The post below is a guest blog from Lindsey Surratt who serves as Compliance Officer for CAI’s employee benefits partner, HCW Employee Benefit Services.
Until 2009, most employers had little to worry about complying with the privacy standards of HIPAA, short for the Health Insurance Portability and Accountability Act, which protects the confidentiality of individuals’ health records. Even if employers contracted as business associates with healthcare providers and other similar entities, they were exempt from following HIPAA regulations because they were not regulated by the U.S. Department of Health & Human Services’ Office of Civil Rights, which enforces HIPAA.
But the passage of the HITECH Act three years ago has widened HIPAA data privacy and security requirements to include business associates, such as accounting firms, billing agencies, law firms and other groups and individuals that provide services to the entities covered under HIPAA. HITECH, which stands for Health Information Technology for Economic and Clinical Health Act, broadened the coverage area as part of the move to electronic health records, or EHRs, in anticipation of the passage of the Affordable Care Act’s implementation in 2014.
Now, business associates can face the same penalties from the government as employers, healthcare providers, and other covered entities. This includes monetary penalties that are mandatory for violations involving “willful neglect.” Additionally, under the HITECH Act, the Department of Justice (DOJ) may pursue criminal penalties for a violation that rises to the level of criminal activity. If the DOJ declines to act on a HIPAA violation, the Office of Civil Rights may pursue civil penalties for that same violation under HITECH.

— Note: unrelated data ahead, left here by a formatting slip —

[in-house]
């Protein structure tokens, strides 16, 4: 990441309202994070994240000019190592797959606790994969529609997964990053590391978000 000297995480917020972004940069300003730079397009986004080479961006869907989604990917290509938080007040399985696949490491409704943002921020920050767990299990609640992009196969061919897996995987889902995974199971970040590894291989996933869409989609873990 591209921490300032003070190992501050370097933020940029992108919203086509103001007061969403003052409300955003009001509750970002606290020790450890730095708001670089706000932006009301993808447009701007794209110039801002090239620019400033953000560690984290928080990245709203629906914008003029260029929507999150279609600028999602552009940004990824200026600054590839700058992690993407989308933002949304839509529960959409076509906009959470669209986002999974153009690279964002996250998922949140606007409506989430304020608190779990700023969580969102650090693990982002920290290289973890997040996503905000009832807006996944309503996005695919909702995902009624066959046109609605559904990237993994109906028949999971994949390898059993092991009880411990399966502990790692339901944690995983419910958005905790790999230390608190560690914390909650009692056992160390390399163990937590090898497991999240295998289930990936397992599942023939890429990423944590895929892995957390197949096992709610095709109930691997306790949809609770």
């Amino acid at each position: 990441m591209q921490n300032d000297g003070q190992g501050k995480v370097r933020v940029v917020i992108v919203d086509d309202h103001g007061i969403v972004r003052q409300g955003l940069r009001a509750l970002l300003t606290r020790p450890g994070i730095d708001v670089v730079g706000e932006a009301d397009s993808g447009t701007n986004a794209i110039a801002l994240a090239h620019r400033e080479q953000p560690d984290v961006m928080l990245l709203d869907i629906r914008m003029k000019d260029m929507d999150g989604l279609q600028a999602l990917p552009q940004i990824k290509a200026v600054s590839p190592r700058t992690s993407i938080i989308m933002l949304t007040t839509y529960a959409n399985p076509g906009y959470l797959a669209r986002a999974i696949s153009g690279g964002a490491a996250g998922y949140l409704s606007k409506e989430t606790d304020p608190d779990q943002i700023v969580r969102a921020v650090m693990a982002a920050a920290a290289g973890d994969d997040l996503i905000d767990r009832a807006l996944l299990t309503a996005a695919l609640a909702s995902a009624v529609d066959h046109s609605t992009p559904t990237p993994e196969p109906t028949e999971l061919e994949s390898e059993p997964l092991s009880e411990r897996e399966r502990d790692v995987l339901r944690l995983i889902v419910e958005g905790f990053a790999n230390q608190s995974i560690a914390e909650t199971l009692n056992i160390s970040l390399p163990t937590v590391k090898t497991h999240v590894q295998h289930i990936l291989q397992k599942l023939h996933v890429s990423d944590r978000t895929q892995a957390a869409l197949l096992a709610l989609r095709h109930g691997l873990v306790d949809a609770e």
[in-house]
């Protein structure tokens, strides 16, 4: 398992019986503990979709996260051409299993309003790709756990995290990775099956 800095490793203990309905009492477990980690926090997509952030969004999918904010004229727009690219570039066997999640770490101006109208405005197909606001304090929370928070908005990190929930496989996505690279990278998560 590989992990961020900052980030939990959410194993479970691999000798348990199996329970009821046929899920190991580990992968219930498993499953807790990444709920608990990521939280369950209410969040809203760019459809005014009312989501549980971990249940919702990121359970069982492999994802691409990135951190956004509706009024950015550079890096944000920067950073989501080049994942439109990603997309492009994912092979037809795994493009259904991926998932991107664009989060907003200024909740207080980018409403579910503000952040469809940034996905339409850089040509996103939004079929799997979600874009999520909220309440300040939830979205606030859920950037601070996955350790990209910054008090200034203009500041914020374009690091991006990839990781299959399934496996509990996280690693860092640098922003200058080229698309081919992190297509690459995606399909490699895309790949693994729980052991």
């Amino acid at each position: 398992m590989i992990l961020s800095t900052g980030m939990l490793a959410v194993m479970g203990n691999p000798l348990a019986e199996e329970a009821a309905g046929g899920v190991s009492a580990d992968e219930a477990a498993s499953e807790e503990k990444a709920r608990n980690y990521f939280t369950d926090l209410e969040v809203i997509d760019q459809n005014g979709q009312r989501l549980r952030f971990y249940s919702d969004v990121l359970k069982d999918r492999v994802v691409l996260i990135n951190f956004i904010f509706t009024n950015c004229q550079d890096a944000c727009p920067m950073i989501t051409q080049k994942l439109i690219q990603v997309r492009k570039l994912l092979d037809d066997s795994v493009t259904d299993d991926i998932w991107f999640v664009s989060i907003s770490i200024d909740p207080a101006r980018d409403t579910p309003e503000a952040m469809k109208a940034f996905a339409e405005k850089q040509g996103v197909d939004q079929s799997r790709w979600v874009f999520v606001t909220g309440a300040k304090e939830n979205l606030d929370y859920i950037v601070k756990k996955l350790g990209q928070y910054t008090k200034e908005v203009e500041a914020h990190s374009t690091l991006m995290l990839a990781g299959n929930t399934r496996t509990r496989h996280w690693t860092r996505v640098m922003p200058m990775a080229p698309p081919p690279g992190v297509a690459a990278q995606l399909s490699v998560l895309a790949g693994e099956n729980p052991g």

Not all access or use of protected health information by a business associate’s employees is considered a breach resulting in penalties under HITECH. For example, any unintentional acquisition, access, or use of protected health information by an employee or individual acting under the authority of a business associate is not a violation of HITECH if it occurred inadvertently or in good faith and within the course and scope of the person’s employment or other professional relationship with the business associate.
Businesses affected by HITECH should assess where their HIPAA compliance efforts stand and consider whether opportunities exist to reduce risks in these areas. They should prepare for the possibility of security breaches and even an audit, while at the same time implementing basic physical safeguards such as locking personnel files.
We are ready to help you identify what steps you need to take to keep protected health information secure, particularly as employers become more involved in the health of their employees and more EHRs are implemented by healthcare providers. In addition to our in-house compliance resources, we can also assist you in determining if there are any external HIPAA compliance tools that might fit your organization’s needs. If you have further questions about whether your business is affected by HITECH and what steps to take if that is the case, please comment!
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